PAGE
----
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Algorithms for Private Data Analysis


This course studies the following question in this course:

How do we perform useful analysis on a data set that contains sensitive information about individuals without compromising the privacy of those individuals?

To study this question, we will introduce differential privacy, a framework of designing data analysis algorithms with strong, meaningful, and mathematically provable privacy guarantees. We will survey a set of algorithmic tools that allow us to privately perform a wide range of statistical analyses and machine learning tasks. Of course, privacy does not come for free, and we will also study some of the fundamental limitations imposed by the requirement of differential privacy. We will also cover some novel and surprising connections between differential privacy and and machine learning, game theory, and cryptography.


  • Course: 17880 Algorithms for Private Data Analysis, Spring 2021
  • Zoom Link: See Canvas
  • Time: Spring 2021, 10:40AM -- 12:00PM, Mon & Weds


  • Steven Wu
    • Email:
    • Office hours: Friday 9:00pm - 10:00am ET
    • Location: See Canvas or email the instructor to schedule a time


This is a theory-oriented course, intended for graduate students and advanced undergraduates. The (informal) prerequisites are mathematical maturity, ability to read and engage with original research, and familiarity with probability and introductory algorithms. Prior coursework in machine learning, algorithms, and probability will be helpful.


There is no need buy any textbook for this course. We will provide lecture notes in this course. In addition, we will frequently use the book The Algorithmic Foundations of Differential Privacy by Cynthia Dwork and Aaron Roth and The Complexity of Differential Privacy by Salil Vadhan.

Diversity Statement

It is our goal that students from all diverse backgrounds and perspectives are well served by this course, that students’ learning needs be addressed both in and out of class, and that the diversity that students bring to this class be viewed as a resource, strength, and benefit. Dimensions of diversity include race, age, national origin, ethnicity, gender identity and expression, intellectual and physical ability, sexual orientation, faith and non-faith perspectives, socio-economic class, political ideology, education, primary language, family status, military experience, cognitive style, and communication style. We are intentional in our aim to present materials and activities that are respectful of diversity, based on these dimensions and any other visible and invisible differences not captured in this list. Indeed, in this class you will learn to approach technology design from an empathetic, human-centered perspective that directly examines and challenges bias and inequality. Your suggestions for ensuring that the class lives up to these values are encouraged and welcomed. In addition, if at any time you experience or witness anything in this class that challenges inclusion, is insensitive or othering, or reinforces biases or stereotypes, please report those experiences (responses can be anonymous).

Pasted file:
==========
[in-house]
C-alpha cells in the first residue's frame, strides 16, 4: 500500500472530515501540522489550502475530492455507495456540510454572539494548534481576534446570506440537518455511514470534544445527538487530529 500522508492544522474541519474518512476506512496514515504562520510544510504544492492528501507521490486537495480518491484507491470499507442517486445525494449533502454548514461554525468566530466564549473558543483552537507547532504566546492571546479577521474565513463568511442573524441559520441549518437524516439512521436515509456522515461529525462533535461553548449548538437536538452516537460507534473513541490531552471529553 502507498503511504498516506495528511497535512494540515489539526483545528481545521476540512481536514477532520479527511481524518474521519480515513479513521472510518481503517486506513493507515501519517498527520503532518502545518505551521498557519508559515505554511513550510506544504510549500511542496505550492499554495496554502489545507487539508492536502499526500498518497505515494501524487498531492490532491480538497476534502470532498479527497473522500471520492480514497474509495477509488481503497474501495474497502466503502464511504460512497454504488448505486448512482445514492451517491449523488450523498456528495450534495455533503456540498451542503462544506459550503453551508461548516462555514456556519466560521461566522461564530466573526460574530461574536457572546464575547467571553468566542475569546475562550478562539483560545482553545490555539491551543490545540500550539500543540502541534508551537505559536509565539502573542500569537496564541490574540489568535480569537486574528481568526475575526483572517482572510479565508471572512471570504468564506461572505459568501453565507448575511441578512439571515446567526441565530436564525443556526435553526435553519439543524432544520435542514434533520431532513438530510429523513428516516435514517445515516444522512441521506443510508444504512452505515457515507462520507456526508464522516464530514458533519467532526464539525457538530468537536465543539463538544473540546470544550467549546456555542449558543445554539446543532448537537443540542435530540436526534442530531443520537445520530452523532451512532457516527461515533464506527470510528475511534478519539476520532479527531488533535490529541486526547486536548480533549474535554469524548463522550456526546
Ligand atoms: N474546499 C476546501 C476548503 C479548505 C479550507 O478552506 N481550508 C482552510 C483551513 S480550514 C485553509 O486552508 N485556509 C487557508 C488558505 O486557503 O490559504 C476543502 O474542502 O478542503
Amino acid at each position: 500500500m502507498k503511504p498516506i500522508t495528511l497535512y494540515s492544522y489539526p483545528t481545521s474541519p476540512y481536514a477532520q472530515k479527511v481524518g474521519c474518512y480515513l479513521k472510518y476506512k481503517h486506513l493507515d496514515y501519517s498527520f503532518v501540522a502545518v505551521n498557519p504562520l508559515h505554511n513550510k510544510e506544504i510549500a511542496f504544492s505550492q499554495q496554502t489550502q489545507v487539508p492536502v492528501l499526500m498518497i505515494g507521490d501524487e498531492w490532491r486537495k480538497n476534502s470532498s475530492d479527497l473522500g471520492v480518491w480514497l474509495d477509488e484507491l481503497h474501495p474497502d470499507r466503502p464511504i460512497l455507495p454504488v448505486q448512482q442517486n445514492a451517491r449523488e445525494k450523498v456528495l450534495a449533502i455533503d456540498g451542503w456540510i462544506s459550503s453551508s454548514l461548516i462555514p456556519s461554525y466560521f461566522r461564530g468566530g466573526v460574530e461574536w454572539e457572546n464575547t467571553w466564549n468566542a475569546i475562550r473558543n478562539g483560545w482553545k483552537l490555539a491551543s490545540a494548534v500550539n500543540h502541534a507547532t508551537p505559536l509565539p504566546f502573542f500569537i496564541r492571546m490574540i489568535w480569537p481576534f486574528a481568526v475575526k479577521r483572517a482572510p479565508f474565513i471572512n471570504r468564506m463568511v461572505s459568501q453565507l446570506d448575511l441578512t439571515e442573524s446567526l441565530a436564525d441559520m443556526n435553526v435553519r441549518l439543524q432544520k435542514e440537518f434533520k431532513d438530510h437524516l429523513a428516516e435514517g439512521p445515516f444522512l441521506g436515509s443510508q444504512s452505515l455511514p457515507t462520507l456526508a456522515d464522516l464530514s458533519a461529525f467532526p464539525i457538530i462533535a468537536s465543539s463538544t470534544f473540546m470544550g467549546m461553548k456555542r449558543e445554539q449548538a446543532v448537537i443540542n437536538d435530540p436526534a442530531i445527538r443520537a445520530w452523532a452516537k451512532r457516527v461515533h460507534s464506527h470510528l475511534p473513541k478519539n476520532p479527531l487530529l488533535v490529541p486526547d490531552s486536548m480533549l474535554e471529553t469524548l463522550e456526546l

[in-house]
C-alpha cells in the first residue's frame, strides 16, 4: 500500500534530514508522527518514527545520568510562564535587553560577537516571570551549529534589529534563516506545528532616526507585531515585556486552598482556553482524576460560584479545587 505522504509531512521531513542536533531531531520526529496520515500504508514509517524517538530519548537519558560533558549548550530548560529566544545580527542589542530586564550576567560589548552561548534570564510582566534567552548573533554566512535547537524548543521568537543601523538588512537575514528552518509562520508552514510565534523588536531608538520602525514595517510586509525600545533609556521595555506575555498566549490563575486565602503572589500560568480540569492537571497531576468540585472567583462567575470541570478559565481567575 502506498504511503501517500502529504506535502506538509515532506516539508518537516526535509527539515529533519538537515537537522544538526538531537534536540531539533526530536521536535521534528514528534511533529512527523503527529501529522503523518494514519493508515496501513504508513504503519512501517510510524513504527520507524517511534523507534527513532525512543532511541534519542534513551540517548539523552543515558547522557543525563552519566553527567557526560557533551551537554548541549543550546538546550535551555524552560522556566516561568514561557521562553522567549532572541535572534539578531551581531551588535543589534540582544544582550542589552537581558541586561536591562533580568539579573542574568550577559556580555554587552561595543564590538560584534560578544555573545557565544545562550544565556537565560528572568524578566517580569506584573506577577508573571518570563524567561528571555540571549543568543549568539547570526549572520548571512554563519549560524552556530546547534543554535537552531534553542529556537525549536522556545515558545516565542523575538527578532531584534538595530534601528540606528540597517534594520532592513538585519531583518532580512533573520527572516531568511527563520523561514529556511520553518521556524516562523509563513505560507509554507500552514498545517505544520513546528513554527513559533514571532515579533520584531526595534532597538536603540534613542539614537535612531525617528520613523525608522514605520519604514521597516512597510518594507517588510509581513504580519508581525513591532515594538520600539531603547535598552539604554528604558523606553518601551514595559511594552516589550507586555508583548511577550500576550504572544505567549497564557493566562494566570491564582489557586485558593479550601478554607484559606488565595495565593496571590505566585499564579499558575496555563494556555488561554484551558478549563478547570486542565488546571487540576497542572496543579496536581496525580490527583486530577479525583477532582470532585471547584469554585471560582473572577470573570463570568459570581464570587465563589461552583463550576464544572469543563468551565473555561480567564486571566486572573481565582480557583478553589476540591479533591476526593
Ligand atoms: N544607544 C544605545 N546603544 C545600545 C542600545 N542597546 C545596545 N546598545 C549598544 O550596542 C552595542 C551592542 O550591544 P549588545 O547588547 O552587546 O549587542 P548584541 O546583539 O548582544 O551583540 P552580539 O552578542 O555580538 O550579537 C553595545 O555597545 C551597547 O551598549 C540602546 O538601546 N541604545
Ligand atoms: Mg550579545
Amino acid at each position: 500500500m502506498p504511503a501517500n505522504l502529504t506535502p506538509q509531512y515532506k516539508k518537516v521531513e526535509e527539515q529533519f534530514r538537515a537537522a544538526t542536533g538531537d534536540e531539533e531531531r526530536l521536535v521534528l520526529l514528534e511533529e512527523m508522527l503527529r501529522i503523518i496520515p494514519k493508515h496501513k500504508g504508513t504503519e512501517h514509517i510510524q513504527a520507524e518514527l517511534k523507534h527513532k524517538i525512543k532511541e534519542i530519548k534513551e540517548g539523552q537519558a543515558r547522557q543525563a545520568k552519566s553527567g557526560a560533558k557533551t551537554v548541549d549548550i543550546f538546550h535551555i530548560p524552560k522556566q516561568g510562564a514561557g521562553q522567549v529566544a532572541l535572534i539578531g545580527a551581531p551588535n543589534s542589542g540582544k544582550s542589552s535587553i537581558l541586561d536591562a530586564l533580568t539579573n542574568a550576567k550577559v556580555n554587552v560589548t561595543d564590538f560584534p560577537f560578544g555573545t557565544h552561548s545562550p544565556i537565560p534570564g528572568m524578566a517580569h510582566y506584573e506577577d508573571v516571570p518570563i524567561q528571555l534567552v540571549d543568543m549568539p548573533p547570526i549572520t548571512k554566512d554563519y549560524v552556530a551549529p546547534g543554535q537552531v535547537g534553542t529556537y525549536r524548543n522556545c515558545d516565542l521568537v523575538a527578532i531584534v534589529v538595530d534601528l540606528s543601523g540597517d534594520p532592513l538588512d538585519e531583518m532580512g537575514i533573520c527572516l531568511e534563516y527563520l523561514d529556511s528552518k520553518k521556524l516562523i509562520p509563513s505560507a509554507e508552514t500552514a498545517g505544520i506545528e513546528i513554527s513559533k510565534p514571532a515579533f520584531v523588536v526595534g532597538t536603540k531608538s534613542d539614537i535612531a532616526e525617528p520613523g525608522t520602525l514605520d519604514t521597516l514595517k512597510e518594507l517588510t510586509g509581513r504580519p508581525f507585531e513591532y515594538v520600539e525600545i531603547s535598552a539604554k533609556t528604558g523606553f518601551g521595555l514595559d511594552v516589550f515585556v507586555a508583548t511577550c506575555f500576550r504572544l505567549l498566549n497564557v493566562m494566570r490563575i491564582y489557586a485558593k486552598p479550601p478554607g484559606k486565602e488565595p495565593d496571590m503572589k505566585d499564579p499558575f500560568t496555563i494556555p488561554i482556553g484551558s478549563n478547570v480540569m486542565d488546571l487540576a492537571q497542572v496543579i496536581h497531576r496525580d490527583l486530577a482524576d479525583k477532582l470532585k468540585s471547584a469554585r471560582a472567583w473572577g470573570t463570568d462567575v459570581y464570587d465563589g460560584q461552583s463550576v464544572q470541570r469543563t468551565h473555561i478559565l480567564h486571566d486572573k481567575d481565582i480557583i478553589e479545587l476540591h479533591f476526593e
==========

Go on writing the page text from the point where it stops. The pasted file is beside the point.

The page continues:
• Canvas: We will be using Canvas for all assignments and grades. Please also post all questions on Canvas as discussions instead of sending emails.

  • Email: If you email your instructors, you might want to include the substring "DP Course" to begin a meaningful subject line and have tried to resolve the issue appropriately otherwise. For example, you should post questions about course material and homework assignments on Canvas first, and then use emails only after an appropriate amount of time has passed without a response. Please use your CMU email account.


Percentage Activity
20% In-class Activity Participation
50% Assignment 1-4, 12.5% each
30% Final Project

When Work is Due

  • Projects and assignments are due on Sundays at 11:59pm.

Late Assignments

We realize that things happen, and that you might sometimes not be able to turn in your assignments. To accommodate this, you will each receive 5 free late days.

Beyond those days, you receive a 5% penalty for each day late. You are welcome to budget late days as you like, for instance 3 free days late for one assignment, 2 for another, or all 5 for one.

Special Accommodations

If you have a disability and have an accommodation letter from the Disability Resources office, we encourage you to discuss your accommodations and needs with us as early in the semester as possible. We will work with you to ensure that accommodations are provided as appropriate. If you suspect that you may have a disability and would benefit from accommodations but are not yet registered with the Office of Disability Resources, we encourage you to contact them at

Health & Wellness

Take care of yourself. Do your best to maintain a healthy lifestyle this semester by eating well, exercising, avoiding drugs and alcohol, getting enough sleep and taking some time to relax. This will help you achieve your goals and cope with stress.

All of us benefit from support during times of struggle. There are many helpful resources available on campus and an important part of the college experience is learning how to ask for help. Asking for support sooner rather than later is almost always helpful.

If you or anyone you know experiences any academic stress, difficult life events, or feelings like anxiety or depression, we strongly encourage you to seek support. Counseling and Psychological Services (CaPS) is here to help: call 412-268-2922 and visit their website at Consider reaching out to a friend, faculty or family member you trust for help getting connected to the support that can help.

If you or someone you know is feeling suicidal or in danger of self-harm, call someone immediately, day or night:

CaPS: 412-268-2922

Re:solve Crisis Network: 888-796-8226